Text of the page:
(Originally posted November 13, 2013)
Now, I’ll admit, I had to go to the bathroom. But when you’re in a super-exclusive Disney locale, even a trip to the restroom is a photo opportunity.
The sink had tassels hanging from it.
I really liked this picture on the wall.
And even the tile and light fixtures felt fancy.
After coming out, I waited for Tracy by the entrance to the restrooms, so I took several more pictures.
Walking back toward our table, I took some time to look at the bookshelves on that wall. Here are some of the very first Mickey and Minnie plushes to ever be made.
We loved this Tiffany lamp as well.
That window is actually quite interesting because if you peek through the slatted blinds, you can actually see out into the Carthay Circle area of the park. The parade was going on while we sat there, and we could vaguely see it through the window. Perhaps the most stunning thing about being in 1901 is that you can COMPLETELY forget you are in a theme park. When it would strike me suddenly that we were in the middle of DCA on a crowded Saturday, I was almost taken by surprise. The Lounge feels like the perfect place to be removed from everything in an amazing atmosphere. If we were members, I would literally stop in here on every visit whenever we needed a few minutes of peace and quiet to recharge and get ready to head back out into the parks. The other funny thing about the Lounge is that most park guests have absolutely no idea it’s there. As we watched out the window, people just walked by without a clue what was behind those blinds.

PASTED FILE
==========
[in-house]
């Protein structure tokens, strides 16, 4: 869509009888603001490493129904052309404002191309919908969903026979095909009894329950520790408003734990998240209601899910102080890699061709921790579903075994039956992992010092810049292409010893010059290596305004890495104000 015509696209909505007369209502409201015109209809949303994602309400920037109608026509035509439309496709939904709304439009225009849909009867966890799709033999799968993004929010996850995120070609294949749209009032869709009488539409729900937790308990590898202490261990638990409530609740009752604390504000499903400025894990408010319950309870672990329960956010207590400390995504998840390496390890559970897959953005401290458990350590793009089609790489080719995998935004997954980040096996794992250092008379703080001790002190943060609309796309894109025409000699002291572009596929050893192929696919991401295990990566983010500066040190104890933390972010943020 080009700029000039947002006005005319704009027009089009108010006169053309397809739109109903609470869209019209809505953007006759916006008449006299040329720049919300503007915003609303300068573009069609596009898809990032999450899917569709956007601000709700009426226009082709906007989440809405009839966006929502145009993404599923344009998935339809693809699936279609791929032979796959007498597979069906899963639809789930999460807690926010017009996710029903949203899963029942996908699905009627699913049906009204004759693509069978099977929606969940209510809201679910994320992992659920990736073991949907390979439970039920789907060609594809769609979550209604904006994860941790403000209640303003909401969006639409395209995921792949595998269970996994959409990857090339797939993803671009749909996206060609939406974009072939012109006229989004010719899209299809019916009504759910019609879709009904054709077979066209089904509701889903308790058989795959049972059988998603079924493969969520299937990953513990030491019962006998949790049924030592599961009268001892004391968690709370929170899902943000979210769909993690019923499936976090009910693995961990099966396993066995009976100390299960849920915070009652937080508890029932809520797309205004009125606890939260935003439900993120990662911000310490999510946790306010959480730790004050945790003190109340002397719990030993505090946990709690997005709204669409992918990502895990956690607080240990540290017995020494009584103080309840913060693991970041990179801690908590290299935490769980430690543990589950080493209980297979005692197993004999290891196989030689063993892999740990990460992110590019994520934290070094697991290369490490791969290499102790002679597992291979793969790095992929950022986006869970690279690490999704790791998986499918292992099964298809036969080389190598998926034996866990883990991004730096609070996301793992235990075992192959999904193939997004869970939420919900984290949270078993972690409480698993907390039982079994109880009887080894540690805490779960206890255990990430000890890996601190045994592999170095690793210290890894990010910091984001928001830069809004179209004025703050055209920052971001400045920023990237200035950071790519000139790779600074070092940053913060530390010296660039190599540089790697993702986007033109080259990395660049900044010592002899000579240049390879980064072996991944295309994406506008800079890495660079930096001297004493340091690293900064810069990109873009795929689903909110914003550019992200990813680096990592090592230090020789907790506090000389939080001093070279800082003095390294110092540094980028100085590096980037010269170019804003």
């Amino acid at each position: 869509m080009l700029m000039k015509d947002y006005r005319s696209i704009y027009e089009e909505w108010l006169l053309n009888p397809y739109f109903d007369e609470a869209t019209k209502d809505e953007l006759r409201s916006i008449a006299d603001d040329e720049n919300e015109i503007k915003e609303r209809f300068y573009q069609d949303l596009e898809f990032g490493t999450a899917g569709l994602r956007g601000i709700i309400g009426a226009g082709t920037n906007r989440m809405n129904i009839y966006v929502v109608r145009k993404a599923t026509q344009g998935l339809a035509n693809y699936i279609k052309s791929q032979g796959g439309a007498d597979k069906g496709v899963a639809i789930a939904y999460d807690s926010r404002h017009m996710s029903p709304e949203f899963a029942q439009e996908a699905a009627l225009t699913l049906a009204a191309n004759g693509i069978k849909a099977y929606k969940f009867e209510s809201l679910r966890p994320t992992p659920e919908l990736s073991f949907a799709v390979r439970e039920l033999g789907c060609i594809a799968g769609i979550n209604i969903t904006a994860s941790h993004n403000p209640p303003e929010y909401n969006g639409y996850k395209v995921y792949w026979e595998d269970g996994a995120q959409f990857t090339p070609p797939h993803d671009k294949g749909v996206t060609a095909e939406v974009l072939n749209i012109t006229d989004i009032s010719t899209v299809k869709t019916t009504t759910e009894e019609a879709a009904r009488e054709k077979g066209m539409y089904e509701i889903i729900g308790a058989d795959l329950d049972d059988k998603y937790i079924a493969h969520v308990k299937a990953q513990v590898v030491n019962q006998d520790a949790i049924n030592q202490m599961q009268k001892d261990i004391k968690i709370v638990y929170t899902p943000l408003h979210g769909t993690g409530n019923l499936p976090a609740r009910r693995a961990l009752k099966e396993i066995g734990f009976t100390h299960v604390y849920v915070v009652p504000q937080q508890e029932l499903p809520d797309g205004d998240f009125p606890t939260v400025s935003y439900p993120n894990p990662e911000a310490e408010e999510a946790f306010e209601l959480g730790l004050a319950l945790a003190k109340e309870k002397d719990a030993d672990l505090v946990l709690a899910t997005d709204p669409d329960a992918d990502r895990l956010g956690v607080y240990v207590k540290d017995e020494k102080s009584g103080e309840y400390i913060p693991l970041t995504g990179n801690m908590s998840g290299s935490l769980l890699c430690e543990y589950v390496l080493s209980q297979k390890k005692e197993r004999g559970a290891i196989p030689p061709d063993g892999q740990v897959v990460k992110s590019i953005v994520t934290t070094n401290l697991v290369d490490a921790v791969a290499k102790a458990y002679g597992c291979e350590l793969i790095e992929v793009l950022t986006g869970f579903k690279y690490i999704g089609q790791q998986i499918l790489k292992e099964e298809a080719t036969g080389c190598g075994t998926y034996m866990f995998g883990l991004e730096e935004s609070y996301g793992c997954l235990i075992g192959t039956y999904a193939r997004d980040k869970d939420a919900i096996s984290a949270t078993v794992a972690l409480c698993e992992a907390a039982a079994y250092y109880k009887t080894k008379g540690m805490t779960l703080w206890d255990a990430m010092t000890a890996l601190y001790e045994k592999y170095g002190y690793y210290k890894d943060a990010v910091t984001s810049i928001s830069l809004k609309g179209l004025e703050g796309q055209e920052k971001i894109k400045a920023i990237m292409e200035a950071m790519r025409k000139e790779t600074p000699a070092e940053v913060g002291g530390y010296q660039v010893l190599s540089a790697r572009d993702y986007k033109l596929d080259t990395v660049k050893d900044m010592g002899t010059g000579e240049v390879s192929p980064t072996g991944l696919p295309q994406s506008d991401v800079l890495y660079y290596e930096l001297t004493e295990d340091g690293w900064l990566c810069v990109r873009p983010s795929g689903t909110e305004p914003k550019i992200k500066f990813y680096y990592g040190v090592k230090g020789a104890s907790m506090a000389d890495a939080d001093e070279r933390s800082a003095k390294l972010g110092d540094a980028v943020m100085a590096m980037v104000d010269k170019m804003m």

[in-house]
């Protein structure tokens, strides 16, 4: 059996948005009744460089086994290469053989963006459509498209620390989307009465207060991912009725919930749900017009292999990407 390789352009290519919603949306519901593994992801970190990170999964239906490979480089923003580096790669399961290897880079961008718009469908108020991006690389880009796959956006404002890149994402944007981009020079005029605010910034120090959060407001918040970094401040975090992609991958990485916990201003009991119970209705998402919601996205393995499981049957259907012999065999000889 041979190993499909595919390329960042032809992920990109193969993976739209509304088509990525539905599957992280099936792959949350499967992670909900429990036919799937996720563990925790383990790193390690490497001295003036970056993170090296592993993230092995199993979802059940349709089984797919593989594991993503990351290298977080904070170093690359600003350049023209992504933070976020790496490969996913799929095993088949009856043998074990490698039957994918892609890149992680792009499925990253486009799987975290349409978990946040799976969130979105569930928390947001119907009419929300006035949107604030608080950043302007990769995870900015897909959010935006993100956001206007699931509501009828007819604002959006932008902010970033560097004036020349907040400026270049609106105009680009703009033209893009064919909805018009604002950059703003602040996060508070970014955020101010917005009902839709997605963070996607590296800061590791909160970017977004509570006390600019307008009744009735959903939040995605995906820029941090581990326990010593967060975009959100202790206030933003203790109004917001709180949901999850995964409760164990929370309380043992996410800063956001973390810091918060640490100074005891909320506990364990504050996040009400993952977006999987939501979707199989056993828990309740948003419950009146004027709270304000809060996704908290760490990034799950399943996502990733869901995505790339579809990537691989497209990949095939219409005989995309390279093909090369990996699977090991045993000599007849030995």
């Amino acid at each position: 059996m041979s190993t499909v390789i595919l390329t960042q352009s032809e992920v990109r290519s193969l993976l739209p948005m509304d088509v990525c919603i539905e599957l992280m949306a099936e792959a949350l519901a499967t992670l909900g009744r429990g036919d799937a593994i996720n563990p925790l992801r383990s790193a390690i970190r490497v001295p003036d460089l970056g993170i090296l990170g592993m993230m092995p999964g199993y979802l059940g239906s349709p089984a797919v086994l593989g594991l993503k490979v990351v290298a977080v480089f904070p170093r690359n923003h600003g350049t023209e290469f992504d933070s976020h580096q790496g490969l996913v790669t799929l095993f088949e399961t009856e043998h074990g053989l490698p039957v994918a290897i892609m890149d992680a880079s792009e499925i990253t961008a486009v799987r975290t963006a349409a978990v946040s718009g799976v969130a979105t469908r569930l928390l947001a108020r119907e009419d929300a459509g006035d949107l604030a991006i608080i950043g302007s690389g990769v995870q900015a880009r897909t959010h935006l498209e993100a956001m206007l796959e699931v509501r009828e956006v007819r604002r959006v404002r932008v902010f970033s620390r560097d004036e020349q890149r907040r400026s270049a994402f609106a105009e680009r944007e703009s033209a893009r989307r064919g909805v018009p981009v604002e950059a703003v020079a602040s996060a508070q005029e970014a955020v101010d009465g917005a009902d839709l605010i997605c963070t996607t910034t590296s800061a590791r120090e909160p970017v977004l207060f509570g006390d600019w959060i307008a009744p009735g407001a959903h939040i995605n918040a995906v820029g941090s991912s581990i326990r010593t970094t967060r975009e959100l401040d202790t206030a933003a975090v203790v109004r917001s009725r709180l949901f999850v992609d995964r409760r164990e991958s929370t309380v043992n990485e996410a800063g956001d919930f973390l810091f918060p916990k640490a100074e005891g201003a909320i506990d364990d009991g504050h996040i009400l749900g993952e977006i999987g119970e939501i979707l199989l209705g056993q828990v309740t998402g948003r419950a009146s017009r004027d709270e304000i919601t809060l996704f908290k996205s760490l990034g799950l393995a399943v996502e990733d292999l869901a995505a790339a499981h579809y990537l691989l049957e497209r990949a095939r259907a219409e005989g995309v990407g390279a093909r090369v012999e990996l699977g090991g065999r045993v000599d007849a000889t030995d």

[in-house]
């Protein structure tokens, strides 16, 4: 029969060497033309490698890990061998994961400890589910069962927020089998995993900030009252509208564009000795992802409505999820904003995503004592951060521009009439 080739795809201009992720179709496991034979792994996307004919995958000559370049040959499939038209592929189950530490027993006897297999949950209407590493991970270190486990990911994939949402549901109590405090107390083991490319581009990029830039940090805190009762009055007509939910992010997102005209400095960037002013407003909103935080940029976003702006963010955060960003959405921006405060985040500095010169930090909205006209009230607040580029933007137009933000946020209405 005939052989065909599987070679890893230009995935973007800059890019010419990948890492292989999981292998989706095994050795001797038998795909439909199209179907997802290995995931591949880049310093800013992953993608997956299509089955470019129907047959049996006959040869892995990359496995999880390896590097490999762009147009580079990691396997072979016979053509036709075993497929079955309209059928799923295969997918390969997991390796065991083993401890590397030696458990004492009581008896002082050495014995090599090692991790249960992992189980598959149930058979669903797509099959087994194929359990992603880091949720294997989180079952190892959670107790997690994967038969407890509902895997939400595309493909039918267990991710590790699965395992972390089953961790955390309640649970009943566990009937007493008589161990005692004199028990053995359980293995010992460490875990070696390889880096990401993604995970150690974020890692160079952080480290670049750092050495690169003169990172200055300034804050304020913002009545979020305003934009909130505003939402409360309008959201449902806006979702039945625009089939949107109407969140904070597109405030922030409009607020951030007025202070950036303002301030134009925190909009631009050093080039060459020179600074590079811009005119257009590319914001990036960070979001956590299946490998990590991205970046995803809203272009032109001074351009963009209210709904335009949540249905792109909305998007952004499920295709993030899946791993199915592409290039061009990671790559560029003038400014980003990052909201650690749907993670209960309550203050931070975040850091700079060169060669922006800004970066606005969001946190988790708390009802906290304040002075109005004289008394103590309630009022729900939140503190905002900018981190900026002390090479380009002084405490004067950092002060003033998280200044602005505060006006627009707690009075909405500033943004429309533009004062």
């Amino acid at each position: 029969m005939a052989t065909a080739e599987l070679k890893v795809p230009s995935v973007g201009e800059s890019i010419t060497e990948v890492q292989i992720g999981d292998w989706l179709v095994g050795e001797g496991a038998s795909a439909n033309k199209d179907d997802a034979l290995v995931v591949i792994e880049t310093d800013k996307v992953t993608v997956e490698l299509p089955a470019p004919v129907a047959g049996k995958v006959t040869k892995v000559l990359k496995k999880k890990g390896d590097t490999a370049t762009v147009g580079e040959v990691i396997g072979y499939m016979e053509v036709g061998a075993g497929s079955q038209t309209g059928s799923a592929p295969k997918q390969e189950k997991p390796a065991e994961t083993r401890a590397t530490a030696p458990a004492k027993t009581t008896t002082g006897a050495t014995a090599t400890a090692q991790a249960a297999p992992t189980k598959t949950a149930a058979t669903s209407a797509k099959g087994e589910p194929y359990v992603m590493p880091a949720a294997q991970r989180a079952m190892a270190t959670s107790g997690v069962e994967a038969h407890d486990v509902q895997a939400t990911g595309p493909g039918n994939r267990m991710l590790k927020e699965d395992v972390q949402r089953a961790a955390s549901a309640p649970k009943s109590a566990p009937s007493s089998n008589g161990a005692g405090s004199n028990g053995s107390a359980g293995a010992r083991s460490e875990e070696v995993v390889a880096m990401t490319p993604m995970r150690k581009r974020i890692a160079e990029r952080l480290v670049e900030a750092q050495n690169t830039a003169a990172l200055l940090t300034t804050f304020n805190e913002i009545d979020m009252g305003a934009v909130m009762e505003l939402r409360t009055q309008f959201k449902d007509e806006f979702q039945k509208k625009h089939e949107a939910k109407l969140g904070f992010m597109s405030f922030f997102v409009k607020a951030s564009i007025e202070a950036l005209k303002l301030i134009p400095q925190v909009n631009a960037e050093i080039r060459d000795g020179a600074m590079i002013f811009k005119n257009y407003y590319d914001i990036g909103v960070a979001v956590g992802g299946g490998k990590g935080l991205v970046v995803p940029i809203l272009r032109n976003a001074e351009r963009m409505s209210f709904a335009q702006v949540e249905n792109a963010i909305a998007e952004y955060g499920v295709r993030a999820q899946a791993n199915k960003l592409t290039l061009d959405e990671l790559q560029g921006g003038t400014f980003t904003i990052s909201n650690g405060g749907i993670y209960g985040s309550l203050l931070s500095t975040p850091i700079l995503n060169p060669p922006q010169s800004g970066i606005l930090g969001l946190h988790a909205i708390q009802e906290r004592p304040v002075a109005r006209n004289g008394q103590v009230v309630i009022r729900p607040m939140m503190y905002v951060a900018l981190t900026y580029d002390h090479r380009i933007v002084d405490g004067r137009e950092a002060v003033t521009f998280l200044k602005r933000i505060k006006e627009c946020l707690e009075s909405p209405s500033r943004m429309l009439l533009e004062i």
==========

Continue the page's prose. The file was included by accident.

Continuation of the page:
Here’s an obligatory look at the carpet because I had to document EVERYTHING around us.
After we had sat for over an hour, the member who had so graciously hosted us had other places to be, so they left. Luckily, we found, once we were inside, we could stay unaccompanied. Tracy and I got up again to tour the bar area now that it had been almost completely vacated. Here’s a look at the Roy and Edna chairs.
And the Walt and Lillian ones without anyone occupying them.
The bar looked very well-stocked.
This is a picture of the area we had been sitting in after we vacated it.
Here’s another look at those bookshelves.
As we all got up to leave after another half-hour or so, we gathered for a group picture.
We didn’t want to leave, not knowing when (or if) we’d ever be back here. I found myself turning every which way, trying to take everything in and snapping several more pictures.
We LOVED this parrot Tiffany lamp where you can also charge your phone.
Unfortunately, it was eventually time to go. Jason hurried out ahead of us and took pictures of us exiting (further proof that we were, in fact, there!)
As we got ready to part company, Jason presented Tracy with her other prize from the contest—the $25 Disney gift card—but the value of that paled in comparison to the experience we had just had. We thanked Jason profusely for including us in this amazing opportunity, and then we went our separate ways. The whole experience had been surreal, and we were so glad to have gotten to make new friends and spend the afternoon with them in this beautiful place.
Since Tracy and I so rarely look so dressed up for a trip to Disneyland, we stopped at the Storytellers statue before exiting DCA and had the photographer take our picture.
Then we headed out of the park and took the tram back to our car. It had felt like we were in 1901 for hours (and we had been, in fact), but at the same time, it had totally flown by. But our day at Disney was actually far from over. Tracy wanted to change into some more comfortable clothes in the car, and I needed to grab my hat and fanny pack, but then we were back on the tram headed toward more fun.
We went to Disneyland this time and took pictures in front of the train station.